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June 2010 - December 2013
III - ALTERNATIVE BREAST CANCER SCREENING TESTS
1. Alternative tests for breast cancer screening
After looking at all available evidence, we came up with somewhat vague conclusion: if there is any benefit from mammographic screening, it is marginal at best. On the other hand, the risks and negatives are certain. If so, what Gøtzsche and Olsen said more than a decade ago did withstand the test of time: screening with X-ray mammography is not justified.
The question is: is there an alternative screening test that could help diagnose breast cancer early, with a better positives-to-negatives ratio?
Alternative tests to X-ray mammography for breast cancer screening come in two main flavors: those that use ionizing radiation, and those that don't. Obviously, these latter have the advantage of not exposing breast tissue to ionizing radiation, for which we have good reasons to believe it is potentially damaging even at the relatively low doses used for screening.
However, tests that don't use ionizing radiation are not necessarily entirely safe; and some are safer than the others.
Alternative tests using ionizing radiation
Not surprisingly, officially the most serious contenders for the alternative breast cancer screening test that use ionizing radiation, also use X-rays. But an entirely different technology, using gamma rays, has been recently developed into specialized breast cancer test. It is a possible accessory screening test, and some of its promoters argue it could be more than that.
The main - and quite general - objection to the standard X-ray mammography test (either film or digital) at this point is its questionable risks-to-benefits ratio. Data strongly suggests that the benefit of screening using this test limits to a small reduction in breast cancer mortality rate, bordering with statistically insignificant.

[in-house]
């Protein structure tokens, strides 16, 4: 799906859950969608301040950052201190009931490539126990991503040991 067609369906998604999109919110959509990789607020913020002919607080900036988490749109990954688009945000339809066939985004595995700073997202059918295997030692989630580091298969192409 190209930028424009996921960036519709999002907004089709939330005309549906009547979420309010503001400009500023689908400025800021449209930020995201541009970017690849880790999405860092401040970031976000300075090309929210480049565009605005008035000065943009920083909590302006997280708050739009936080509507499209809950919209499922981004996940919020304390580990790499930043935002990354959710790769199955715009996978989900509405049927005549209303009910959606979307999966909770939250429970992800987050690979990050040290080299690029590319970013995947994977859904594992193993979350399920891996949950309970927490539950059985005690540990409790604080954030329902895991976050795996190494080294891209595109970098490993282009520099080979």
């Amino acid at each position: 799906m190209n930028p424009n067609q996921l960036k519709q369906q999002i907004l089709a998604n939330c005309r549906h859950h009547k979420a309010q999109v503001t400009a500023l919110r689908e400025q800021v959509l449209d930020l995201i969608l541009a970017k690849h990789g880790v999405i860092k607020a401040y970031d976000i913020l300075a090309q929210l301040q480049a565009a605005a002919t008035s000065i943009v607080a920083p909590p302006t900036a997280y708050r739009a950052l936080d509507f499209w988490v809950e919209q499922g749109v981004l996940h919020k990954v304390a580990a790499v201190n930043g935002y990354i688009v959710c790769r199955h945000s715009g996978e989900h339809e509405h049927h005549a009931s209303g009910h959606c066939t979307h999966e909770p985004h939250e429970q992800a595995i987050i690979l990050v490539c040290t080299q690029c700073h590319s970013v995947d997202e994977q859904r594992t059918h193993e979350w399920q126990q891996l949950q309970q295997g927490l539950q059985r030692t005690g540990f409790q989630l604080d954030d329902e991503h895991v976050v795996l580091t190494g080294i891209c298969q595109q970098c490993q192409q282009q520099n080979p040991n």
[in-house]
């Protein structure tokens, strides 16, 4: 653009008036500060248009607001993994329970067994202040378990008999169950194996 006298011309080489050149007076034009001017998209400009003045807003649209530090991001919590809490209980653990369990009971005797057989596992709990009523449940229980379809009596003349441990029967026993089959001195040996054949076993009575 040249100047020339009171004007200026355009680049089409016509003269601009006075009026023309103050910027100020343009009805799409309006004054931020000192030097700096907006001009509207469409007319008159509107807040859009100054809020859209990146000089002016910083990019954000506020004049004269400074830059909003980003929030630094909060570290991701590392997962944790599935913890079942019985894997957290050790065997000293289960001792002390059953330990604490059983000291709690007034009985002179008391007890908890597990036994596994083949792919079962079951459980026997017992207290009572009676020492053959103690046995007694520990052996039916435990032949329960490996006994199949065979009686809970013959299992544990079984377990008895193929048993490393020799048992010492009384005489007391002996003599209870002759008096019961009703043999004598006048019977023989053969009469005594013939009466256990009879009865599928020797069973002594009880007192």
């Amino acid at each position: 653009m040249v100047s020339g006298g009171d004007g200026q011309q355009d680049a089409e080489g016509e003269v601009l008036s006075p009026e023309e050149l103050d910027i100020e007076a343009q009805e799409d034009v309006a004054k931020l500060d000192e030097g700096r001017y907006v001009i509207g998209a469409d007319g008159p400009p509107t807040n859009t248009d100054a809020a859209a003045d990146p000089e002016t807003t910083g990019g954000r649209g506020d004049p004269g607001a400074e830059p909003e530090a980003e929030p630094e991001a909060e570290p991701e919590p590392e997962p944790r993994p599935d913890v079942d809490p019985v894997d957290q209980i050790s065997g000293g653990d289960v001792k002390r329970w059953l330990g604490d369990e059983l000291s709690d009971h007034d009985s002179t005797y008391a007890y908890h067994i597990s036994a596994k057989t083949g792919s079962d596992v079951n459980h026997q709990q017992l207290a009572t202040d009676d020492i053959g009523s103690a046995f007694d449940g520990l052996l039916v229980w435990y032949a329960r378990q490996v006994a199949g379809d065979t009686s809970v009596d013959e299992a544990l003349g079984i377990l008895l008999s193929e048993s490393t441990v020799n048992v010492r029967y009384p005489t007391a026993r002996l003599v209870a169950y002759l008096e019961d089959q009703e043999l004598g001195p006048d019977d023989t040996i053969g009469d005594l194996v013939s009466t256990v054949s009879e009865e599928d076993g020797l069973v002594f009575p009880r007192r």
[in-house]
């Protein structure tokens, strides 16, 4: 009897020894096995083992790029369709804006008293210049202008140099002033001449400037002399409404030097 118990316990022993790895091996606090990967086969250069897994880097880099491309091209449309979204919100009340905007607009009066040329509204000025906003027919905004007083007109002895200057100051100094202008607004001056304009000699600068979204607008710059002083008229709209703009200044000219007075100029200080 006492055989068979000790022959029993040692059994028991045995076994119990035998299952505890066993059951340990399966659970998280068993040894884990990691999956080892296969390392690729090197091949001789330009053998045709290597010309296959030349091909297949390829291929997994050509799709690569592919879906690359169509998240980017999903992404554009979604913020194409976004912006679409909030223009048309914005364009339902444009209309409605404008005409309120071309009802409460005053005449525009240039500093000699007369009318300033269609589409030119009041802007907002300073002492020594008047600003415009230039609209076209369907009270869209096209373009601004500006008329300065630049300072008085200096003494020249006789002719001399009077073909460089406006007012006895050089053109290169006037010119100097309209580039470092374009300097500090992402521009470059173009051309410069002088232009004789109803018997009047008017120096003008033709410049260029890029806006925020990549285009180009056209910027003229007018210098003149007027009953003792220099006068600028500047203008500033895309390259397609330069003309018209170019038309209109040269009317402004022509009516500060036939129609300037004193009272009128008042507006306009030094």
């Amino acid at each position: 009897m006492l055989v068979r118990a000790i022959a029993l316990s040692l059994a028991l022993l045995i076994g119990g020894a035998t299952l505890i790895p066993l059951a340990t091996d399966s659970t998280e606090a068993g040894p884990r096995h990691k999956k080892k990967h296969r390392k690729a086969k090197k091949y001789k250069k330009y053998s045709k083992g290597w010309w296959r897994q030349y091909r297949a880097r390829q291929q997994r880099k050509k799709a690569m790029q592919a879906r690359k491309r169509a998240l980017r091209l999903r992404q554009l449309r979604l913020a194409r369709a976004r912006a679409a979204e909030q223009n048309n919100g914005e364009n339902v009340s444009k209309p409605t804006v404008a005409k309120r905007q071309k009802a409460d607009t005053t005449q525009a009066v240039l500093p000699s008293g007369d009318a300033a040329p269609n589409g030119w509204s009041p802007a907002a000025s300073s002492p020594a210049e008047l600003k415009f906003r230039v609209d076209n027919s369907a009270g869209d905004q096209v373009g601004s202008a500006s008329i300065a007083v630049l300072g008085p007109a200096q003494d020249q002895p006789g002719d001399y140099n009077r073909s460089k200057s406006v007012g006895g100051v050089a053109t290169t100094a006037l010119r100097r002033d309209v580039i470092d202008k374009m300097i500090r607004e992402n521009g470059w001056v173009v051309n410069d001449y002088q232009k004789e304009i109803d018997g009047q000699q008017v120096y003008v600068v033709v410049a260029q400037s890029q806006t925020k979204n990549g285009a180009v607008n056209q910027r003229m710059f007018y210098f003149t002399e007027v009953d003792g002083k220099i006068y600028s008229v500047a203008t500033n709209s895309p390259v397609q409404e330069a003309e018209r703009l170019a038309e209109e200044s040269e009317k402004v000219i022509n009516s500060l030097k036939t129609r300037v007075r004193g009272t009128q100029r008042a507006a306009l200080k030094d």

On the other hand, its negatives - mainly resulting from its insufficient accuracy (false positives, false negatives, overdiagnosis and overtreatment) - are undoubtedly significant and, by any realistic measure, larger than the positives.
In addition, it is unclear whether screening reduces or increases total mortality rate.
The radiation dose delivered by it is generally considered sufficiently low to be acceptable. This may be so at the level of average sensitivity to radiation, but not necessarily so for individual woman, whose radiation vulnerability may be much above the average. In any instance, a test that uses ionizing radiation could be considered viable alternative to the standard X-ray test only if it
does not deliver significantly higher dose of radiation and, at the same time, significantly reduces some of all of its negatives.
For a while, as the standard mammographic test was in its full swing as the one and only screening choice, there was little effort directed toward development of a possible alternative. However, as the questions about its actual risks and benefits started surfacing and taking hold, more and more attention was turned toward such alternatives.
The simplest one was already ongoing: digitalizing the standard test, by replacing film by a digital detector - digital mammography. This allowed for more efficient, computerized image processing, although no major improvements in screening efficiency were achieved. Digital conventional mammography probably somewhat reduces the average radiation exposure, but it comes at a price of much higher cost.
More complex X-ray alternatives, like tomosynthesis and breast CT (computed tomography), were also brought to the table. Both are based on the technology of constructing 3-D image from multiple 2-D images of the breast taken from different angles. The main difference in this respect is that the former takes 2-D images from directions that cover only a small fraction of a full circle around the breast, while with the latter 2-D images are taken from all directions, covering a full circle around breast.